Charlotte Hornets

What They’re Writing about Al Jefferson

Bye, bye, Big Al.

... Though his defense was often a sore spot for the Jazz and fans, Al Jefferson led the team in scoring during his three-year stay. The gregarious 6-foot-10 big man was beloved by teammates and the coaching staff for the way he got along with everybody in the locker room and on the court.

Jefferson, traded to Utah before the 2010-11 season, also had a soft spot in his heart for Jazz fans.

“I love the city of Salt Lake. It’s a great place,” Jefferson said the day after the Jazz’s season ended in April. “I love to stay out of trouble, focus on your game. The fans, the people here, everybody here, it’s like a big happy family. I love it.”

... Jazz fans, aside from taking barbs at his defense, will likely remember Jefferson for his offensive consistency, his relationships with guys like Paul Millsap and Mississippi pal Mo Williams, funny stories about his 10-foot-by-12-foot bed and his affectionate personality.

Big Al said he’d remember the way his team didn’t stop fighting down the stretch before missing out on the playoffs by finishing two games behind the Los Angeles Lakers in the deep Western Conference.

“It just would have been so easy to fold up and give up on the season. We didn’t,” said Jefferson, who earned player of the week honors the last week of March. “We fought all the way to the end, all the way to the last game of the season. Even though we didn’t make the playoffs, I don’t think anybody here (in the locker room) should have a reason to put their head down because we did our best — from the coaching staff all the way to the trainers.”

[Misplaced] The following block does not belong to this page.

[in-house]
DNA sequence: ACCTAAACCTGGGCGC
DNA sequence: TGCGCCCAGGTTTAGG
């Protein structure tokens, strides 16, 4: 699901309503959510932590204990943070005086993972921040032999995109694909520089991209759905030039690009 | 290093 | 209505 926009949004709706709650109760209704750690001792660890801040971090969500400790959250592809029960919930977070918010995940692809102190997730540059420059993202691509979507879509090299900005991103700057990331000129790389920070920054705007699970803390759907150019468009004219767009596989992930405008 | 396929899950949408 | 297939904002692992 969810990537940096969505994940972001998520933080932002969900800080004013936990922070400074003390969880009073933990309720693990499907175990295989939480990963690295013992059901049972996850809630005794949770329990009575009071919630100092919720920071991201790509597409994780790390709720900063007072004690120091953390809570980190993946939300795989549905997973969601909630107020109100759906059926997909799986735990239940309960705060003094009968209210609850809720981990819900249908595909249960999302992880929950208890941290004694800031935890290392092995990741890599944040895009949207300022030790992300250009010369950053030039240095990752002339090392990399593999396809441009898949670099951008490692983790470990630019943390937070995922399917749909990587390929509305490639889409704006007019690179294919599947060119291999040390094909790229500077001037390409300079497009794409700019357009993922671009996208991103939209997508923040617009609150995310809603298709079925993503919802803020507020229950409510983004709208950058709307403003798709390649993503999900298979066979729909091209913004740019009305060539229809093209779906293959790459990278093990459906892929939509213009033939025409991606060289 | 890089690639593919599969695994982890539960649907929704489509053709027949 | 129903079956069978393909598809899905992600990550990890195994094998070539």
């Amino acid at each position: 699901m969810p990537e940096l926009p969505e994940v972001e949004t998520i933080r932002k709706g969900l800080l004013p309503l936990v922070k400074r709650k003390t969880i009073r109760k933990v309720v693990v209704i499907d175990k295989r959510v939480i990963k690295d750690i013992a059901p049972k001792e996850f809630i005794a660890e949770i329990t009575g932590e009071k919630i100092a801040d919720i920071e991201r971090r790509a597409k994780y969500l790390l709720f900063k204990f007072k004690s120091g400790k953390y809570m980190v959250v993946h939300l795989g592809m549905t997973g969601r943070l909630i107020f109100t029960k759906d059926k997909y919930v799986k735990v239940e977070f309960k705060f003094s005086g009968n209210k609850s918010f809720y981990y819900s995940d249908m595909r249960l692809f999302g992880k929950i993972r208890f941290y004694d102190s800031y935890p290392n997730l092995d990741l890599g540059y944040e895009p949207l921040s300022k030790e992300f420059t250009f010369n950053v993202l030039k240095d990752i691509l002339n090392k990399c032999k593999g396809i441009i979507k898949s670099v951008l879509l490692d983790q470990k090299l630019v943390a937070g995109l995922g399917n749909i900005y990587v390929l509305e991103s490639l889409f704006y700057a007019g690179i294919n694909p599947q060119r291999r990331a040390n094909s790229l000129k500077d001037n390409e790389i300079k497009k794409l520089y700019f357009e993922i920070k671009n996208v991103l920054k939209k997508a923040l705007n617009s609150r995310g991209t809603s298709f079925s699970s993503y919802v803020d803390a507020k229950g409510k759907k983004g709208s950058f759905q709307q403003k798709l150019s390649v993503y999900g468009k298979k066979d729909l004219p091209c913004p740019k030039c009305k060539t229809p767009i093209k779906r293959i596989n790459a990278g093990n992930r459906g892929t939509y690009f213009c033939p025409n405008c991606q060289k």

Jody Genessy, Deseret News

Acquired in 2010 as the next link in a chain of quality big men that included Karl Malone and Carlos Boozer, Jefferson’s run in Salt Lake City was marked by great unrest – the departures of Jerry Sloan and Deron Williams – as well as hope, thanks to the arrivals of Derrick Favors and Enes Kanter.

In the end, however, relentless liabilities on defense, a high price tag and the emergence of the very players he so ably mentored spelled the end for Jefferson.

... The Prentiss, Miss., native was the mayor of the Jazz locker room, mentoring younger players, notably Kanter. The player he affectionately called “Big Turk” began emulating his moves; some of them, Jefferson said, the young center did better than he.

All along, Jefferson dismissed the notion that he was grooming his own replacement.

“That’s the way you looking at it,” he once told a reporter. “I’m looking at it as helping another young fella out, improve his game. Hopefully when he becomes a vet, he’ll do the same with another young guy. ... Somebody did it for me. Want him to do it with somebody else.”

Bill Oram, The Salt Lake Tribune